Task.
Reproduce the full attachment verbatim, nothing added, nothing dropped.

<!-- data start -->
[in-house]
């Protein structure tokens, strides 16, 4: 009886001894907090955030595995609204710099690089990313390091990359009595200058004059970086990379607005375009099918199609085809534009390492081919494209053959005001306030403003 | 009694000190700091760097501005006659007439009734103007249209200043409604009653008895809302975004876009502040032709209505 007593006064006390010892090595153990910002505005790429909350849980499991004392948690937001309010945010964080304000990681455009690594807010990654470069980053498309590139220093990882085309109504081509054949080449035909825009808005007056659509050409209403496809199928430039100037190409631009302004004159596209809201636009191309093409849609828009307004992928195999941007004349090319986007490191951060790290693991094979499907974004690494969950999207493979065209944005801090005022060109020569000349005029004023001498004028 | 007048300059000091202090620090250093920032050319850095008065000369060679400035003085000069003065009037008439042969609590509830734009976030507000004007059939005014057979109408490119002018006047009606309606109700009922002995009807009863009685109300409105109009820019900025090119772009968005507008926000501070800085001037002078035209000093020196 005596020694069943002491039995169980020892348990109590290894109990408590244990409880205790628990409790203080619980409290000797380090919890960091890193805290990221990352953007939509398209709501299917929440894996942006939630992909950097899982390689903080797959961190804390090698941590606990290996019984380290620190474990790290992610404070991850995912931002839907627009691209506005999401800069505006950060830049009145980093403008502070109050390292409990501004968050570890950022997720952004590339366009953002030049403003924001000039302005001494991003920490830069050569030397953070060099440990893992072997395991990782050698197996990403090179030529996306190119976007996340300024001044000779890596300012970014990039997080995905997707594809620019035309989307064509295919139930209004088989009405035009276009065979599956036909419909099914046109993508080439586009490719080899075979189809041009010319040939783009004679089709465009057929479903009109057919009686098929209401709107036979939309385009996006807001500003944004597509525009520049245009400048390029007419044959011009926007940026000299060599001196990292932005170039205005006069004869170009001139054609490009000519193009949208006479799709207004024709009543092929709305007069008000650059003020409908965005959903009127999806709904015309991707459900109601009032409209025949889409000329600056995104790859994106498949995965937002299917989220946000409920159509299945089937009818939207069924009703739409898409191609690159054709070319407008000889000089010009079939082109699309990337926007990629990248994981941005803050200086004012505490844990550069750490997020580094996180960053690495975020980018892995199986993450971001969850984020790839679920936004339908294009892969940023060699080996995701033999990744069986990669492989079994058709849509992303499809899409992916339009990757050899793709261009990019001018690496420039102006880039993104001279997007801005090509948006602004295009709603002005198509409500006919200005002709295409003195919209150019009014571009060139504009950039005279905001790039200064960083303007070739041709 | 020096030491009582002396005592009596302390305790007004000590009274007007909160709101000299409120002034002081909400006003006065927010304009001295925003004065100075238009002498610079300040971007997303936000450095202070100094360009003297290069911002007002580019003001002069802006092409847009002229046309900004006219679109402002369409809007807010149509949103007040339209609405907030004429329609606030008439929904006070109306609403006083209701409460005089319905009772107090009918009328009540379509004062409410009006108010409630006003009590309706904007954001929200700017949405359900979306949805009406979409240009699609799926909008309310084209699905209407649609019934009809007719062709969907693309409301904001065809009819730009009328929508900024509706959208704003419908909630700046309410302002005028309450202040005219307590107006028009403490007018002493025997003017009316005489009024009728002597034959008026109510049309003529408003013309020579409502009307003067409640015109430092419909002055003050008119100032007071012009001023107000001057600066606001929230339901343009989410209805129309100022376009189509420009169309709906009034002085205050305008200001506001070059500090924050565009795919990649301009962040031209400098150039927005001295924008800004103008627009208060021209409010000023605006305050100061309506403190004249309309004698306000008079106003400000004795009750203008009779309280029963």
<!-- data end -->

[in-house]
């Protein structure tokens, strides 16, 4: 009886001894907090955030595995609204710099690089990313390091990359009595200058004059970086990379607005375009099918199609085809534009390492081919494209053959005001306030403003 | 009694000190700091760097501005006659007439009734103007249209200043409604009653008895809302975004876009502040032709209505 007593006064006390010892090595153990910002505005790429909350849980499991004392948690937001309010945010964080304000990681455009690594807010990654470069980053498309590139220093990882085309109504081509054949080449035909825009808005007056659509050409209403496809199928430039100037190409631009302004004159596209809201636009191309093409849609828009307004992928195999941007004349090319986007490191951060790290693991094979499907974004690494969950999207493979065209944005801090005022060109020569000349005029004023001498004028 | 007048300059000091202090620090250093920032050319850095008065000369060679400035003085000069003065009037008439042969609590509830734009976030507000004007059939005014057979109408490119002018006047009606309606109700009922002995009807009863009685109300409105109009820019900025090119772009968005507008926000501070800085001037002078035209000093020196 005596020694069943002491039995169980020892348990109590290894109990408590244990409880205790628990409790203080619980409290000797380090919890960091890193805290990221990352953007939509398209709501299917929440894996942006939630992909950097899982390689903080797959961190804390090698941590606990290996019984380290620190474990790290992610404070991850995912931002839907627009691209506005999401800069505006950060830049009145980093403008502070109050390292409990501004968050570890950022997720952004590339366009953002030049403003924001000039302005001494991003920490830069050569030397953070060099440990893992072997395991990782050698197996990403090179030529996306190119976007996340300024001044000779890596300012970014990039997080995905997707594809620019035309989307064509295919139930209004088989009405035009276009065979599956036909419909099914046109993508080439586009490719080899075979189809041009010319040939783009004679089709465009057929479903009109057919009686098929209401709107036979939309385009996006807001500003944004597509525009520049245009400048390029007419044959011009926007940026000299060599001196990292932005170039205005006069004869170009001139054609490009000519193009949208006479799709207004024709009543092929709305007069008000650059003020409908965005959903009127999806709904015309991707459900109601009032409209025949889409000329600056995104790859994106498949995965937002299917989220946000409920159509299945089937009818939207069924009703739409898409191609690159054709070319407008000889000089010009079939082109699309990337926007990629990248994981941005803050200086004012505490844990550069750490997020580094996180960053690495975020980018892995199986993450971001969850984020790839679920936004339908294009892969940023060699080996995701033999990744069986990669492989079994058709849509992303499809899409992916339009990757050899793709261009990019001018690496420039102006880039993104001279997007801005090509948006602004295009709603002005198509409500006919200005002709295409003195919209150019009014571009060139504009950039005279905001790039200064960083303007070739041709 | 020096030491009582002396005592009596302390305790007004000590009274007007909160709101000299409120002034002081909400006003006065927010304009001295925003004065100075238009002498610079300040971007997303936000450095202070100094360009003297290069911002007002580019003001002069802006092409847009002229046309900004006219679109402002369409809007807010149509949103007040339209609405907030004429329609606030008439929904006070109306609403006083209701409460005089319905009772107090009918009328009540379509004062409410009006108010409630006003009590309706904007954001929200700017949405359900979306949805009406979409240009699609799926909008309310084209699905209407649609019934009809007719062709969907693309409301904001065809009819730009009328929508900024509706959208704003419908909630700046309410302002005028309450202040005219307590107006028009403490007018002493025997003017009316005489009024009728002597034959008026109510049309003529408003013309020579409502009307003067409640015109430092419909002055003050008119100032007071012009001023107000001057600066606001929230339901343009989410209805129309100022376009189509420009169309709906009034002085205050305008200001506001070059500090924050565009795919990649301009962040031209400098150039927005001295924008800004103008627009208060021209409010000023605006305050100061309506403190004249309309004698306000008079106003400000004795009750203008009779309280029963």